The Legend of Tie Guan Yin

What better way to celebrate Mother Earth on the 22nd than with a nice cup of tea, and with spring's arrival, what better way to drink it than outside in the warm. Here in the Pacific Northwest, lighter evenings, fewer woolly jumpers and happier people follow in its wake.  Tea drinking becomes less of a thermostat requirement and more varied in the body’s temperature tolerance.
Our featured tea this month is the Iron Goddess of Mercy also known by Tie Guan Yin.  It seems an appropriate choice given that April is the first harvest of the year in Anxi, the Fujian Province of China.  The tea itself will be ready late April to May.   
What I love about many Chinese teas is the legends and myths associated with their names, and Tie Guan Yin is no exception.
There are multiple myths but this is my favorite.
In Anxi, there was an abandoned temple of the Goddess of Mercy and Compassion, Guan Yin. A humble farmer named 
Wei, would stop by every day on his way home in a bid to clean it up.  He would light incense and honor Guan Yin, despite the fact he was unable to repair the temple to its former glory.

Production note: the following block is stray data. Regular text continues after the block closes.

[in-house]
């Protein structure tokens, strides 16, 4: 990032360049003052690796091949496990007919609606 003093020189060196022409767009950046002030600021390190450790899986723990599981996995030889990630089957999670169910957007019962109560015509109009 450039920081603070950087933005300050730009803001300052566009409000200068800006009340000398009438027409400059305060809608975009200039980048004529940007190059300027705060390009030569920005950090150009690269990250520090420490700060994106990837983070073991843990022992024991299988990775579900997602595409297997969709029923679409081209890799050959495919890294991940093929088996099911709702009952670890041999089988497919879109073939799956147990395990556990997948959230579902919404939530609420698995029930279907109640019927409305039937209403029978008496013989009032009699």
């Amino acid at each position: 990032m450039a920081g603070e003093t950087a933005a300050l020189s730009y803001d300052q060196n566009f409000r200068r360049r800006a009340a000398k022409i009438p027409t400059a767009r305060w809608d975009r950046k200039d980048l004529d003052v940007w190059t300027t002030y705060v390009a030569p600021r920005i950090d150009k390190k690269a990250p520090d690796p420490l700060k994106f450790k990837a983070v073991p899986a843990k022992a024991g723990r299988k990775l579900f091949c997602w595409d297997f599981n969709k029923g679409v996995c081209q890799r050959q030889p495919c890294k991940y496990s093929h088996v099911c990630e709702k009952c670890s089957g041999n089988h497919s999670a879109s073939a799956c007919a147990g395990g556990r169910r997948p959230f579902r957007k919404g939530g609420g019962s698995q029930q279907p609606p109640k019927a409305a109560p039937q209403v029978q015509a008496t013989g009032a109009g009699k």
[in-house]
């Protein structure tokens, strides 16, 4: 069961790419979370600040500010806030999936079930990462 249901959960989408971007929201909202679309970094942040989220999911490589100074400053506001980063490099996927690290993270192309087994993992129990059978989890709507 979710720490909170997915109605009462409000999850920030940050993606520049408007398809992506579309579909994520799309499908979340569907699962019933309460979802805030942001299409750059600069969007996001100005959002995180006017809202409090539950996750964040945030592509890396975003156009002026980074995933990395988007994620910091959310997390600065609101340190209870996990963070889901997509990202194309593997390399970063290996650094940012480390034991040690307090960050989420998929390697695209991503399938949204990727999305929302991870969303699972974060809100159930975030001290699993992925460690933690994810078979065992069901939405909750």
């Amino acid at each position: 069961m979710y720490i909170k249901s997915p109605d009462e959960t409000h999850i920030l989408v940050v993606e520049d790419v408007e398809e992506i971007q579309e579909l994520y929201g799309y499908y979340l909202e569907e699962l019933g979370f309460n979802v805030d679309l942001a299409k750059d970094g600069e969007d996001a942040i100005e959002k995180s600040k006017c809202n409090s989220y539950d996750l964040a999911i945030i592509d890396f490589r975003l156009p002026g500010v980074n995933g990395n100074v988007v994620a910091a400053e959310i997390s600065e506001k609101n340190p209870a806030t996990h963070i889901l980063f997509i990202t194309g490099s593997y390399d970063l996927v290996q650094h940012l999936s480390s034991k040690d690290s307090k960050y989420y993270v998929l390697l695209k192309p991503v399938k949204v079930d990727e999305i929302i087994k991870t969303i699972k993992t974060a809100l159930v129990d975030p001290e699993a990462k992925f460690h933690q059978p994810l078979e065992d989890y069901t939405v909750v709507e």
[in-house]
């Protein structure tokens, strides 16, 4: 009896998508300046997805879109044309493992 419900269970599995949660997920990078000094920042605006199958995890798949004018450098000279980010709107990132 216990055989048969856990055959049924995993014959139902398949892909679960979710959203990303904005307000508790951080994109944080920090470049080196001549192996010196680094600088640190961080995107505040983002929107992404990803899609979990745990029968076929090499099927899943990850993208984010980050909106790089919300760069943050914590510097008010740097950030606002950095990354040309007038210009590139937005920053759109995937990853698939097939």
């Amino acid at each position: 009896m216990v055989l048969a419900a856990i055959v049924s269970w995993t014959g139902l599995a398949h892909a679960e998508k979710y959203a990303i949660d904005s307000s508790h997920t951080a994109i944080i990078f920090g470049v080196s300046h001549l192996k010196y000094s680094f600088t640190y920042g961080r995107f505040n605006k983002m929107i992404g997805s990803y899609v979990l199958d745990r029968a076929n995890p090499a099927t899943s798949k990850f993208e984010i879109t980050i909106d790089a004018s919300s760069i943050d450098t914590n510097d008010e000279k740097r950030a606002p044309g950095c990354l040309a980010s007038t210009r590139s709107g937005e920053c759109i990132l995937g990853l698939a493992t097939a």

Guan Yin came to him in a dream one night and told him there was treasure 
in a cave behind the temple and that on his return home he should share it with his village.  Upon entering the cave, he found a tea shoot.  Somewhat perplexed, he brought it back, planted and nurtured it.  As it grew, he discovered it produced the finest tea.  He gave cuttings to his fellow farmers and they named it Tie Guan Yin, Iron Goddess of Mercy/Compassion.  As they prospered from the sales of the tea, farmer Wei was finally able to repair the temple and it continues to be honored to this day. 

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